INSTAGRAM ENDVY ♥... 17 Apr 2014
Image of Lithe Instructor Meg G. via Free People
Can you believe that Lithe is NINE years old!? Some of your instructors have been teaching the method for almost a decade, and that is something to celebrate! I'm excited (and very proud) to announce our Master Instructor status.
What it is: a combination of the number of years teaching (4+) and the actual number of classes taught (1,000+). The status is something that is earned; not simply given. The Lithe Master Instructor embodies a commitment to Lithe, instruction with confidence and selflessness, and continued study of the method. Other elements that define this title include: maturity (and understanding) of Instructor injury prevention, utilization of voice (instead of body) for energy, and the perfect, precise, total command of a large studio.
We all know that Lithe is different, and teaching it is the ultimate multi-task. Many people assume that teaching Lithe is like teaching a grounded workout that rarely changes, like Yoga/spinning/barre or Pilates, and they couldn't be more incorrect. Lithe Instructors are triple threats and it takes many years to become a well-oiled teaching machine. Our instructors are forever in-training and constantly learning new workouts.
At commencement, we'd like to announce the inaugural team of Master Instructors! Congratulations to Tiffany Nork (teaching since 2006), Krista DeNofa (teaching since 2008), and Bari Rosenthal (teaching since 2009) on this level of excellence in their instruction of the Lithe Method. Ladies, thank you for working with me and loving this incredible company. You ARE Lithe, and Lithe wouldn't be what it is without you!
Image of Lithe Instructors Bari Rosenthal, Tiffany Nork & Krista DeNofa via Dom
I’m turning 28 on Friday!
I don’t love birthdays. I feel forced to take stock of my life and evaluate my general life trajectory. This is the first birthday I have celebrated as not a student. So, by default, does this mean I’m a grown-up?
On one hand, I do feel like I can play that part. For example:
I was appalled at the 8:30 pm start time for the Oscars: don’t people work anymore?
I “rest my eyes” on the daily
I cannot properly use the “self-check-out” line at the grocery store and always need cashier assistance
I get two-day hangovers
At the same time, I feel like such a kid. And, when I think about “grown-up” things, I feel totally fraudulent and question everything in my life.
Should I be married? Shouldn’t I at least be engaged?
When will I learn to properly apply blush?
Why don’t I have children yet, and is it atypical to be uncertain about wanting them?
Will I ever stop locking myself out of the house?
Why can I still not cross the street safely? I have “close calls” all the time (I was recently scolded by a passerby outside Starbucks for my risky moves. In my defense, I was coming to Lithe, and nothing is more important than that)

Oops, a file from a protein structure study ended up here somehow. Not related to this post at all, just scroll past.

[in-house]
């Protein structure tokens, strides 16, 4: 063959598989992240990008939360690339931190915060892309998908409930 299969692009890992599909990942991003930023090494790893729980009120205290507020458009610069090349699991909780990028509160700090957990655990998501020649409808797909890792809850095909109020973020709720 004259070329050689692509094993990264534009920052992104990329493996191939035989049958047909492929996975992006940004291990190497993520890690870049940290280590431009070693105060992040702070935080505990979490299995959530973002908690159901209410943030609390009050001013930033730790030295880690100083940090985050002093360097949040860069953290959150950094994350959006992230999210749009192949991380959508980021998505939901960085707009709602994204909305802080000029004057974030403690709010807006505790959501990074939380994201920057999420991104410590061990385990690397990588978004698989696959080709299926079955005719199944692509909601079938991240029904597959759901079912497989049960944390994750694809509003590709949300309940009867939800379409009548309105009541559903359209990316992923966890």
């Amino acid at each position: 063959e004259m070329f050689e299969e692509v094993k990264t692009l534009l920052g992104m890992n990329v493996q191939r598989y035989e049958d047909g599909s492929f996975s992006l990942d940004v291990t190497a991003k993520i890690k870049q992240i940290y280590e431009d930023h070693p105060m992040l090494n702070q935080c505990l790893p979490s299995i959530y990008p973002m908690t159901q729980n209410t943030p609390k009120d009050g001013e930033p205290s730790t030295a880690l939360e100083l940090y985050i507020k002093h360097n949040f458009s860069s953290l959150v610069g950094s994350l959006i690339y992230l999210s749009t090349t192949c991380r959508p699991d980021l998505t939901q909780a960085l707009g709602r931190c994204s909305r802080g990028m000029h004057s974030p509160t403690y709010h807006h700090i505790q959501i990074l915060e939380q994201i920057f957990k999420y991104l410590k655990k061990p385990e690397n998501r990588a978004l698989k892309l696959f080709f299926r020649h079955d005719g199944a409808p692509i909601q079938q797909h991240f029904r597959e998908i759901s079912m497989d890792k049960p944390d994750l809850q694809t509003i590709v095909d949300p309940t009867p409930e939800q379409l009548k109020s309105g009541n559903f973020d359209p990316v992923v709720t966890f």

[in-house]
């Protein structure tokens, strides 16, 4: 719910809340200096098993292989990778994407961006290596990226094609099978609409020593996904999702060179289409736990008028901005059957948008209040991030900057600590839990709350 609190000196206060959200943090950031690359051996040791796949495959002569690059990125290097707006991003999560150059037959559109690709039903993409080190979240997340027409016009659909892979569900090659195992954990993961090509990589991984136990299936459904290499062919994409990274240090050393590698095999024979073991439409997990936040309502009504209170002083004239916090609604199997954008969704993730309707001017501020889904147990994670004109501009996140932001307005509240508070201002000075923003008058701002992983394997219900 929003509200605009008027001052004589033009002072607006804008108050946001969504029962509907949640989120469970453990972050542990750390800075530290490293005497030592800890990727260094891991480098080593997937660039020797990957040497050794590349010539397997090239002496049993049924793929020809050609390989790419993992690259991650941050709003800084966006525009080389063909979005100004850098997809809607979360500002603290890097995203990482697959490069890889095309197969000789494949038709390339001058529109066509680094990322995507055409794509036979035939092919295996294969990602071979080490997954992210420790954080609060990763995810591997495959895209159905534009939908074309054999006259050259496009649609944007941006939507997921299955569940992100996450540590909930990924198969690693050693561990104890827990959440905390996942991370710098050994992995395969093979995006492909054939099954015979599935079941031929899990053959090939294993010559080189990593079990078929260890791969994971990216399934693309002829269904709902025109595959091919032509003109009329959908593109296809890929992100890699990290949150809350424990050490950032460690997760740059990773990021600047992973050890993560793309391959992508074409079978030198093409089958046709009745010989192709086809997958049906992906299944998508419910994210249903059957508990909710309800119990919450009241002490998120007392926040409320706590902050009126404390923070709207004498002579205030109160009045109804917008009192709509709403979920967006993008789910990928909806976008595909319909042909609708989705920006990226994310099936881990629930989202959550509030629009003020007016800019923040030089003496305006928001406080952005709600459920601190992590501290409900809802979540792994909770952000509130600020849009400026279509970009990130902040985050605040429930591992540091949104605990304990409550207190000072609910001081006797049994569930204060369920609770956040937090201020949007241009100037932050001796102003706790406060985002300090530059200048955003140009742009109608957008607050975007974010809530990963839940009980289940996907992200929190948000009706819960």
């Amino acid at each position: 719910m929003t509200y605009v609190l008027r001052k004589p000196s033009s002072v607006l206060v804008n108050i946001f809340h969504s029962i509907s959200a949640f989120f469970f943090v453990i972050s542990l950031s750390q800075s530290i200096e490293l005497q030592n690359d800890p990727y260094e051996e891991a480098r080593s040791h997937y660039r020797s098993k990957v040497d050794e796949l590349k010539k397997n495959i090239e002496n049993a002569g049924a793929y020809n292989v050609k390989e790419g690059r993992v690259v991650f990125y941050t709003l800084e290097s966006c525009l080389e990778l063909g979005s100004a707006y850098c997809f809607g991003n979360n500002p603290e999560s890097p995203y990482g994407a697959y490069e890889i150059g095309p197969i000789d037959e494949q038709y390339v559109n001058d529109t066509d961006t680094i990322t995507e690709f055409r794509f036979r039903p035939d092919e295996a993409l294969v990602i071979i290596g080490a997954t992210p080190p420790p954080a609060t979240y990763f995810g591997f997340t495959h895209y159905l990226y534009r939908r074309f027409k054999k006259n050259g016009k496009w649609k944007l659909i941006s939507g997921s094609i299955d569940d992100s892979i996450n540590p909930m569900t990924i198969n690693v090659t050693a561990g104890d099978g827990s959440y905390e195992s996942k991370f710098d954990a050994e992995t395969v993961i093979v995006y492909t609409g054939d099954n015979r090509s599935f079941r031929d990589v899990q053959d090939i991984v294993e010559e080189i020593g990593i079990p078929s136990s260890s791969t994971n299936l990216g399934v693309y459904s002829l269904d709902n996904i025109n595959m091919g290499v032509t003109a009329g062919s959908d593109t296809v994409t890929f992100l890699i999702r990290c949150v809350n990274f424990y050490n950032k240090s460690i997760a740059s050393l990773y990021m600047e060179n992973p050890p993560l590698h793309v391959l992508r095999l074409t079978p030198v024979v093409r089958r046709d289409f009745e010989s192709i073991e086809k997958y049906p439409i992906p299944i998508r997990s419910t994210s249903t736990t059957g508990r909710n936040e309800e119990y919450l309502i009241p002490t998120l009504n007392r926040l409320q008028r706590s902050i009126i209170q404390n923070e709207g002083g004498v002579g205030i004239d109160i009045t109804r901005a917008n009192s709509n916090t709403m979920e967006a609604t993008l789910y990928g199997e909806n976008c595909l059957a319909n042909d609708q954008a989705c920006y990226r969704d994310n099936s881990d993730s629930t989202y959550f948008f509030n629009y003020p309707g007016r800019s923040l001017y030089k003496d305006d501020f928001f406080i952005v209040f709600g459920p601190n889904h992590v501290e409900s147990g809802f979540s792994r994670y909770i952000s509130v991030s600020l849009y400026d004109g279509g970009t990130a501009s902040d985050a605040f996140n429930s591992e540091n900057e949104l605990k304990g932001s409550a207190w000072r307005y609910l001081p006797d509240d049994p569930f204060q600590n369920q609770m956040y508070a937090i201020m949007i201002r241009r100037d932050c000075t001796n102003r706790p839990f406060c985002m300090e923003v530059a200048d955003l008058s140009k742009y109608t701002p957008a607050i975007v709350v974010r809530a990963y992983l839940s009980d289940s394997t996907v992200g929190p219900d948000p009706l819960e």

The clinical psychologist in me takes this to mean that this is a “transitional” period in my life that is inherently confusing. I am young at heart but I also have an old soul; sometimes those two parts of me conflict and make it difficult for me to feel cohesively “mature”.
Dr. Dore: Really, let’s think about this. You express an inclination towards thinking and behaving in ways you did as a youth.
Dr. Dore: But you also express disinterest in many things that your same-aged peers would consider important…
Rachel: I think there’s something wrong with me.
Dr. Dore: You might interpret your thoughts that way, or you might just accept them for what they are: just thoughts…
Dr. Dore: Perhaps you might consider honoring these conflicting parts of yourself. Embrace your multi-dimensionality instead of looking at is as pathological. Who says you can’t be both young and old?
Rachel: You sound annoying. You’re a quack.
Dr. Dore: It might be useful for you to integrate an activity into your daily life that allows you to honor both the “older” and the “younger” parts of yourself.
Rachel: I see. Like if they hang out with each other enough they will become besties
Dr. Dore: Or at the very least better-tolerate each other so that you don’t feel so confused all the time about who you are and what you want.
Rachel: Gotcha. I’ll think about it.
Image of Lithe Instructor Rachel Dore, PSY.D. wearing Lithe's Hot-stepper dress via Dom
…And then it hits me: I’m already there, I already have it. It’s the reason I get up when it’s still painfully cold and dark out. It’s both a proper noun and a verb in my vocabulary. It’s that perfect shade of baby-blue…
Lithe helps me celebrate my youth: I pretend I’m still a cheerleader, I jump holding bands so it feels like I’m flying, I bounce on trampolines, and I feel breathless and speechless post-class just as I used to feel walking in from recess...
BUT, Lithe does not treat me like a fragile child! Lithe embraces my womanhood: I slap my booty in Barlesque, show cleavage during pushups, push for one more set for a total of 30, and work it in stiletto until my legs quiver…
I’m a Lithe Instructor, and damn proud of it. Most people cannot do what I do. And it has nothing to do with strength, age, etc. It has to do with heart and passion. And that extends beyond instructors to all who engage in this rigorous fitness regimen!
Lithers, we are smart cookies. I bet you knew that. But I bet you didn’t know that regular exercise is now proven to slow the aging process and protect us from age-related disease.
Yes, we know that exercise leads to not only longevity in life but also makes the whole aging process less-cruel. But now we finally have data that makes a molecular connection between these two things! Anyone in field of science can appreciate the significance of this UK-based study published last month that proves this connection! Long story short: regular exercise induces the release of a particular hormone, Irisin, which elongates a particular chromosomal marker of aging.